There are various techniques, e.g one-day VAR95, that far supercede the R:R. One of the advantages is that it is formulated in a way that actually allows you to assess the risk of a combination of positions/strategies. There are much better techniques and I can talk on forever, but it is easy to calculate one-day VAR95 by historical simulation, making it a gentle entry into a wonderful subject. I gave the example of VXX and XIV - this is classic to anyone who trades ETFs - it makes intuitive sense that going simultaneously long on both poses less risk than going simultaneously long on SPY and SSO, ES and NQ etc. On the other hand, R:R would just tell you that you placed a stop at X ticks away for each position, something you can figure out without introducing useless variables. My favorite reference on this is by McNeil, Frey and Embrechts, but before anyone considers splashing $80+ on the book, there is a free set of lecture notes by Embrechts himself that covers most of the material (in a better manner, too, in my opinion).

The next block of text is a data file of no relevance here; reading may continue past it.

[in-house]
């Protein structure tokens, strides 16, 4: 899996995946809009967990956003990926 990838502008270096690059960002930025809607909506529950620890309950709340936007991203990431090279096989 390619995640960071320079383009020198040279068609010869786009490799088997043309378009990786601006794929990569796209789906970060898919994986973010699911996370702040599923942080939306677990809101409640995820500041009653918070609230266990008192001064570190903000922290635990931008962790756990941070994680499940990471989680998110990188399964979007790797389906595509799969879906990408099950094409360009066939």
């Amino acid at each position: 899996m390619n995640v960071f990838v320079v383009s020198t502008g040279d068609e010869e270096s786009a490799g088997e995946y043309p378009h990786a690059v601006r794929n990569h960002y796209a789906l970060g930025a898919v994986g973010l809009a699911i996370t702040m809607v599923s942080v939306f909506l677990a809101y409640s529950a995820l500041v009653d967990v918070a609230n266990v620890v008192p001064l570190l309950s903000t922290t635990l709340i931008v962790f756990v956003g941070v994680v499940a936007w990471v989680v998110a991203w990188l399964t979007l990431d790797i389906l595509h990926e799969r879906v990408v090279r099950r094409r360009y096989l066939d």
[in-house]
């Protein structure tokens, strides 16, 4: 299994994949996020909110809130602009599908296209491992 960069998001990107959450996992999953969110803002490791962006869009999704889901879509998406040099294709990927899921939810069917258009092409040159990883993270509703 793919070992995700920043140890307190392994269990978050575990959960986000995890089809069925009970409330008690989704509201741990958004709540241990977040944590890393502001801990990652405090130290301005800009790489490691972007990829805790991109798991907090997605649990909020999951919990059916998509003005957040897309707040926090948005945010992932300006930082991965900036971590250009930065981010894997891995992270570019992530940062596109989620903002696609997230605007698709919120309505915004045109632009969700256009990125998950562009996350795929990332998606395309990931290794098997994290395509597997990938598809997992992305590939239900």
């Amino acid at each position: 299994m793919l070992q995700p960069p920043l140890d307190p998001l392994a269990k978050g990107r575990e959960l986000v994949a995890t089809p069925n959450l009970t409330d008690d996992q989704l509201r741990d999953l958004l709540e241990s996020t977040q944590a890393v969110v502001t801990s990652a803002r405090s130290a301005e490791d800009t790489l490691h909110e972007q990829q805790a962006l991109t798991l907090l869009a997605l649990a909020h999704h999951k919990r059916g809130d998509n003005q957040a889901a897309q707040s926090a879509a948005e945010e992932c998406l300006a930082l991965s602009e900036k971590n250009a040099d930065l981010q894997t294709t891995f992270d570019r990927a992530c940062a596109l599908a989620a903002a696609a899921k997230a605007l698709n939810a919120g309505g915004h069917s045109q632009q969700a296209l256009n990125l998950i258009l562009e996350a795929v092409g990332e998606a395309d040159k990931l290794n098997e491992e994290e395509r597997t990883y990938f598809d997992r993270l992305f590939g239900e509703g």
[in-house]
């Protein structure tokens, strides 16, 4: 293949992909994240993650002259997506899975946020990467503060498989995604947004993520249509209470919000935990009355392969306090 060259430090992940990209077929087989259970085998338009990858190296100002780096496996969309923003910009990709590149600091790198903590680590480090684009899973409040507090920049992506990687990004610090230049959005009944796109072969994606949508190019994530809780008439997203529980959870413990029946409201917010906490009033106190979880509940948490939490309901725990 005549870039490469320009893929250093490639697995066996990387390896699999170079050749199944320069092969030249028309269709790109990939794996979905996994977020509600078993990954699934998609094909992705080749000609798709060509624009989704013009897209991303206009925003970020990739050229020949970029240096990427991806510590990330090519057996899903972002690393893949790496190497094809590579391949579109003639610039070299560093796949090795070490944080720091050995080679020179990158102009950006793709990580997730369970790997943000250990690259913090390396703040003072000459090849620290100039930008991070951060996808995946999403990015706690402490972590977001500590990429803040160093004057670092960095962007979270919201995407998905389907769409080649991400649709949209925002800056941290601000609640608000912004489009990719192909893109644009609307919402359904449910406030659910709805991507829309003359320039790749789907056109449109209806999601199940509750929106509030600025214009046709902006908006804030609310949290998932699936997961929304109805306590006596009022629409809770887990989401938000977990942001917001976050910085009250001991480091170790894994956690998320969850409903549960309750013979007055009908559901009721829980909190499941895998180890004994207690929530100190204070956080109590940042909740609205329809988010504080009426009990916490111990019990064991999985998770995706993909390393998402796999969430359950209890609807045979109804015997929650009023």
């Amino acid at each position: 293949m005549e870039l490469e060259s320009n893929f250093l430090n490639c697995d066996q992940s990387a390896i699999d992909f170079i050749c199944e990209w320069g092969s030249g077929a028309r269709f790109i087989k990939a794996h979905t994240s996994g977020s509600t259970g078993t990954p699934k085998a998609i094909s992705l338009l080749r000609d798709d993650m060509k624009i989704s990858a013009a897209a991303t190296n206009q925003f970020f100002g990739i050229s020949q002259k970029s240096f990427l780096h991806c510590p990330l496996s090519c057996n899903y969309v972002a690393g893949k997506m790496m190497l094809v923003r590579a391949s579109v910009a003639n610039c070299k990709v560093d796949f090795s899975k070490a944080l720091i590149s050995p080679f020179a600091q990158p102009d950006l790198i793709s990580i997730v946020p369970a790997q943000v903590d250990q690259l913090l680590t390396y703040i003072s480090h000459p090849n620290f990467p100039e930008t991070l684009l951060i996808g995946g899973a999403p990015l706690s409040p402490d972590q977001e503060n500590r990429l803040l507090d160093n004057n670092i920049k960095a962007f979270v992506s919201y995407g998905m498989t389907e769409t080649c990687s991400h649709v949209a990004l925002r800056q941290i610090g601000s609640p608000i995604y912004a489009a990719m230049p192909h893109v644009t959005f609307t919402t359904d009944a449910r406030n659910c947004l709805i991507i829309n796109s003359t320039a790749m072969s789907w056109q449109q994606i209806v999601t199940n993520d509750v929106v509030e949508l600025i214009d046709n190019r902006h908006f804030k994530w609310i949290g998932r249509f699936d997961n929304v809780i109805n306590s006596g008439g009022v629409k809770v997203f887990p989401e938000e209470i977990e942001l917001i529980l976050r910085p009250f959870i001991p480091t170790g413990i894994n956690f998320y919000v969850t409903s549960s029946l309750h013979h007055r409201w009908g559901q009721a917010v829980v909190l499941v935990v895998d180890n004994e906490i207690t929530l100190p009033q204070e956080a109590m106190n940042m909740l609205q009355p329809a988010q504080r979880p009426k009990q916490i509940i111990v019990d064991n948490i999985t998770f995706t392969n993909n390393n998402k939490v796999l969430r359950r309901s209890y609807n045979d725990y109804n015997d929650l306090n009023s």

Of course, I must warn that these notes were written in 2005. If the material works in practice, then 2007 wouldn't have happened. It still beats whatever random book basically written in 1998 by a psychology PhD.

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R:R is misleading (with 2 example strategies)-embrechts.pdf  

Last edited by artemiso; October 19th, 2012 at 06:59 PM. Reason: Typo
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  #16 (permalink)
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artemiso View Post
I'd say that my thread is written precisely for the newbie. I think a lot of pseudoscience is being peddled out there to milk money (in web ads, trading room fees, book royalties) from the layperson, and it is great to weed out the myths. I'm not asserting that I know any better, but I'm inviting challenges from anyone who disagrees with me. I think the ensuing discussion gives a more balanced argument, allowing for people to weigh the pros and cons of using the R:R, than one-sided claims in favor of the R:R (which some books make).



Correct!